Work Burnout: How to Spot Symptoms and What to Do

Despite popular culture coverage of the issue, burnout can’t be “fixed” with better self care, Dr. Maslach said — in fact, this implication only worsens the problem, because it lays the blame and responsibility on those with burnout and implies that they should do more to feel better, which is not the case, she said. However, some lifestyle choices can make burnout less likely. Social support, for instance, can help, Dr. Gold said. This could include talking to a therapist or meeting with friends (even if over Zoom). It may also help to take advantage of mental health or exercise benefits offered by your employer. Sleeping more can help too — so if you’re suffering from insomnia, talk to a doctor about possible treatments, Dr. Bennett suggested.

When burnout stems from job-related woes, it may help to request better working conditions. Dr. Maslach suggested brainstorming with co-workers and presenting your employer with ideas that would help — like providing quiet areas for breaks and personal phone calls, creating “no meeting” days so that employees can have more time to focus, or ensuring that there’s always coffee in the break room. Even small changes like these can make a dent in the risk for burnout if they fix a problem people face at work every day. “It’s the chronic job stressors that drive people really nuts after a while — they don’t have the right equipment, they don’t have the things they need, they don’t have enough people to do the work,” Dr. Maslach said.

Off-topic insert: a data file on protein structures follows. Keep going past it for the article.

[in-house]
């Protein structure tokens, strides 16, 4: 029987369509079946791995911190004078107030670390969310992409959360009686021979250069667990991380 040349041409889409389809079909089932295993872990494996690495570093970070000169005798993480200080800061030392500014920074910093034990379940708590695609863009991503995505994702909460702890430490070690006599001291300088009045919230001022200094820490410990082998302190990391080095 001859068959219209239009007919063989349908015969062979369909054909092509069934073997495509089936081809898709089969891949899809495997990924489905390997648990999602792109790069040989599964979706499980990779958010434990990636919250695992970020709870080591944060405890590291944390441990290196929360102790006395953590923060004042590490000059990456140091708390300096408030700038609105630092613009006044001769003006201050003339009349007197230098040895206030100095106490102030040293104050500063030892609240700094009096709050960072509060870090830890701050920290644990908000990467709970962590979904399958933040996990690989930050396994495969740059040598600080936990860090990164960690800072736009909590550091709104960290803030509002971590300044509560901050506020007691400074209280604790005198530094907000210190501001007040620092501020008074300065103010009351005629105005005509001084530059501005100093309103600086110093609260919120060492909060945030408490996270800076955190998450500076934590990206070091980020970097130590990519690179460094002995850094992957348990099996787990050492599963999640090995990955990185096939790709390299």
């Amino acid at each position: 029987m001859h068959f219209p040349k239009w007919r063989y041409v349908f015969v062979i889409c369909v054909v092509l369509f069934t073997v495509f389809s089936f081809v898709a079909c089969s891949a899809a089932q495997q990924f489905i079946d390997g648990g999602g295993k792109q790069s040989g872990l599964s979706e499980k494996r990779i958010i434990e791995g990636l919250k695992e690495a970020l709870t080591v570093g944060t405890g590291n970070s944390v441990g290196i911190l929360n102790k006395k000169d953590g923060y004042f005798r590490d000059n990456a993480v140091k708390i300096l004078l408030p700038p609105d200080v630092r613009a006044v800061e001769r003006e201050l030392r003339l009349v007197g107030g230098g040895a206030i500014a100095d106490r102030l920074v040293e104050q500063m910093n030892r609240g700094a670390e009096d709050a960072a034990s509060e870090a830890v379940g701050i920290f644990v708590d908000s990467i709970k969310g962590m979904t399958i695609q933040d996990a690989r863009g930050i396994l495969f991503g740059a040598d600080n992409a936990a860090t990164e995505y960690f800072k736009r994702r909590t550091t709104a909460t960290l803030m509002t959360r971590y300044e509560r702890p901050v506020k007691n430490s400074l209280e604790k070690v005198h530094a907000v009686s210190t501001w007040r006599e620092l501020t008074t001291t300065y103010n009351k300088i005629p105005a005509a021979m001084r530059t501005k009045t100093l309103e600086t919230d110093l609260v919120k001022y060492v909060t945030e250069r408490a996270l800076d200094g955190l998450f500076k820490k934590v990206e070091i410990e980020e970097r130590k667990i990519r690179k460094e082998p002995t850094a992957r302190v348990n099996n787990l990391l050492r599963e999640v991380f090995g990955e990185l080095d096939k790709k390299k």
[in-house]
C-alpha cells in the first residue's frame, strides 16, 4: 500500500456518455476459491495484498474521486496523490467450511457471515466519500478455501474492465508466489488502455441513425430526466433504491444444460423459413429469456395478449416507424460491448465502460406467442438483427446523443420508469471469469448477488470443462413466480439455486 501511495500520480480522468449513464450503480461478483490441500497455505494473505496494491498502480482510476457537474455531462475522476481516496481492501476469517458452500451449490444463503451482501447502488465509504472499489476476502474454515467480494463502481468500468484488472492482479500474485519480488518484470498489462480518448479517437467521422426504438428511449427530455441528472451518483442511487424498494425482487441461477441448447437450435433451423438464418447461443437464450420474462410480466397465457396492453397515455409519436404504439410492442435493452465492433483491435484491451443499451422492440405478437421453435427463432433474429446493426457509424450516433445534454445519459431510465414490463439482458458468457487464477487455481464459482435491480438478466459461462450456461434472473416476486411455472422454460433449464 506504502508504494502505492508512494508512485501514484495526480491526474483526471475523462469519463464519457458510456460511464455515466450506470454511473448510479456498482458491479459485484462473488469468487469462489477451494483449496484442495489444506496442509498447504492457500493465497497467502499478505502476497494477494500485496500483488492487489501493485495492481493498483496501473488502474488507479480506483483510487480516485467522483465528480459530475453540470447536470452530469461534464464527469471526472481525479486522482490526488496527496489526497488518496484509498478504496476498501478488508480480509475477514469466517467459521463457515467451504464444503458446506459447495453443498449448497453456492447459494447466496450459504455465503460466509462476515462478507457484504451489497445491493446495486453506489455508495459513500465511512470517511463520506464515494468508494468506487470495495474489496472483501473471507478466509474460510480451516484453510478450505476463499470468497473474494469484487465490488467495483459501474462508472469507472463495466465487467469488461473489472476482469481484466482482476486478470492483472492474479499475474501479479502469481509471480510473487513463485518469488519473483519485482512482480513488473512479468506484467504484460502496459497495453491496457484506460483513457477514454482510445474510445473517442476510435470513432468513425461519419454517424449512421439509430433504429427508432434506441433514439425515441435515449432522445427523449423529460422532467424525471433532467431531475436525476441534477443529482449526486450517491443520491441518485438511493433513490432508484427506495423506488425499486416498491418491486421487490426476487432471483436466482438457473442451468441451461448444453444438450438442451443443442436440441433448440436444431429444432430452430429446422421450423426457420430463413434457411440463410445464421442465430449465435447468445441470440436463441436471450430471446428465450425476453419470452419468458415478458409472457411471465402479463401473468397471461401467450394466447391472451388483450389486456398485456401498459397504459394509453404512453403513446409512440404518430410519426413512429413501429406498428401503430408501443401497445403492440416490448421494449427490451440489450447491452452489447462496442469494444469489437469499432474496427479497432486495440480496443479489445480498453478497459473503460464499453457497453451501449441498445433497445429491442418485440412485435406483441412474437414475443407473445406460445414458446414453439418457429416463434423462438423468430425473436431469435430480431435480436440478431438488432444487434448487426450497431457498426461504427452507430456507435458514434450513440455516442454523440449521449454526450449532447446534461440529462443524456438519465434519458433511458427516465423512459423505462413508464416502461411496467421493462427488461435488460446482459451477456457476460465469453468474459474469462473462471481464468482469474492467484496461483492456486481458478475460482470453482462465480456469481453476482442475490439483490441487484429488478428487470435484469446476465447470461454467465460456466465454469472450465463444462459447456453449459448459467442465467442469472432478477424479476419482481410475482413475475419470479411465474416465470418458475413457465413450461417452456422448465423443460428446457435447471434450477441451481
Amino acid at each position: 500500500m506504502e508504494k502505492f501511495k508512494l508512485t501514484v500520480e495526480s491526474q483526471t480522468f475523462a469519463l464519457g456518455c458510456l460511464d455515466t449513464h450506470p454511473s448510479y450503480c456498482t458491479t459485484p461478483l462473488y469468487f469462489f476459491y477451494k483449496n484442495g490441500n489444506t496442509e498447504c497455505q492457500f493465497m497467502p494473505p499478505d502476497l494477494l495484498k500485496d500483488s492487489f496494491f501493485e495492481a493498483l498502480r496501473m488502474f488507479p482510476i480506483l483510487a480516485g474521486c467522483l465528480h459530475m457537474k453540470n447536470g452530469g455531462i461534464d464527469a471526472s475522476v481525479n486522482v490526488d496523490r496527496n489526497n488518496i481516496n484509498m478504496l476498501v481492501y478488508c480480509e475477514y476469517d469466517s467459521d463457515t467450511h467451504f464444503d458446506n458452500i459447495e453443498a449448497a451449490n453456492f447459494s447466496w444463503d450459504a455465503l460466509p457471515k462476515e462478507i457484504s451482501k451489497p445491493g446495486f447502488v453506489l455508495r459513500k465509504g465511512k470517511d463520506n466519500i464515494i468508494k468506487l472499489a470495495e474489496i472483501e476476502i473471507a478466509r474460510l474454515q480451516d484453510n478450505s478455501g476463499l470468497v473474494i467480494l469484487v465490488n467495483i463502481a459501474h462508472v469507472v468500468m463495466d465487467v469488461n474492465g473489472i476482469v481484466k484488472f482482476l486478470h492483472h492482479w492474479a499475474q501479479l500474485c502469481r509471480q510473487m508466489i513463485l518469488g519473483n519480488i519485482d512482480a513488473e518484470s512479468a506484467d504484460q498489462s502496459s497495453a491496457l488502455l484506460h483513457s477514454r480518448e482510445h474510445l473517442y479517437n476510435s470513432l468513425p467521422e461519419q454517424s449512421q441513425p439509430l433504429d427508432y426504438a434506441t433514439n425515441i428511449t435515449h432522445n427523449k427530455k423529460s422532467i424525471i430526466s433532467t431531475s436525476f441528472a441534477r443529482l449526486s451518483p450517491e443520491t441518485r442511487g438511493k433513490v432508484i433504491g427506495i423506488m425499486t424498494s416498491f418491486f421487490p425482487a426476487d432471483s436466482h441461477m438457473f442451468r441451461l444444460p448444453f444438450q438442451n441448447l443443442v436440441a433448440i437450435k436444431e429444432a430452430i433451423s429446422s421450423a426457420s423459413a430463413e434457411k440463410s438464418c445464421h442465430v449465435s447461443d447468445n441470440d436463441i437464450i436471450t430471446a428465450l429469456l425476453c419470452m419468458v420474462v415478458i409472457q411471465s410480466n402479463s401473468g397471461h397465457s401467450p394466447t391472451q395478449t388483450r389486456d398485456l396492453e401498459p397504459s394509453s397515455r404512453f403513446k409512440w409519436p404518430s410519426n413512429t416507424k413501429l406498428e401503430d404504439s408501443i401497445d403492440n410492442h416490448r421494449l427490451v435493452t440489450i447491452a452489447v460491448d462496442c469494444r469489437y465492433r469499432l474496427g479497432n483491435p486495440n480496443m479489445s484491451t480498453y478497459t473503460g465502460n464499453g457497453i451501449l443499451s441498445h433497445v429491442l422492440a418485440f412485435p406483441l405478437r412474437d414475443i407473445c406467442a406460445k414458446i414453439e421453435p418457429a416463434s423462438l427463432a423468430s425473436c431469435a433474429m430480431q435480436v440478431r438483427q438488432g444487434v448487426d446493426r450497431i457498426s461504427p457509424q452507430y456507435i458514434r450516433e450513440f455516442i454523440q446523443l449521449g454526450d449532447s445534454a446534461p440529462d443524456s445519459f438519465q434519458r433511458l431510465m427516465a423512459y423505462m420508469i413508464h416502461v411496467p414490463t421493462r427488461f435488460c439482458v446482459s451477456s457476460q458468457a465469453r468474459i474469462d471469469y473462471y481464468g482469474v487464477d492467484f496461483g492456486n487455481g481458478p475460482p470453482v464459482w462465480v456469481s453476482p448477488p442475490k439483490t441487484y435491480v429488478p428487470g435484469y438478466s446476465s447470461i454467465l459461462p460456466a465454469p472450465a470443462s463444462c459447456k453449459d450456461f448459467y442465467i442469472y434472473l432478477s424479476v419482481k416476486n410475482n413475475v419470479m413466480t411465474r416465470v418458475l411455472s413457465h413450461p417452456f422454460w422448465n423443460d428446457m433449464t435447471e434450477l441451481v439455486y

Taking time off work could also help, but it’s likely only a temporary Band-Aid, Dr. Gold said. She compares it to using a bucket to empty water out of a sinking ship. “It’s still sinking, right? You have to do more than just occasionally take the water out,” she said. Still, it is important to take time off regularly, Dr. Dyrbye said.

Ultimately, you want to ensure you have some freedom and autonomy in your job, Dr. Gold said. “Anything you can do to regain an element of control can be really helpful,” she said. That could mean doing your least favorite work activity right before your break, so you have something to look forward to during the task and time to recover from it afterward. Or it could be trading a dreaded task with a co-worker and, in return, picking up their most hated task, which might not be so difficult for you.

Finally, while you may not want to add more to your plate, try to make a bit of time each day for something you love, Dr. Dyrbye said. Her work has found that surgeons who make time for hobbies and recreation — even just 15 to 20 minutes a day — are less likely to experience burnout than surgeons who don’t.

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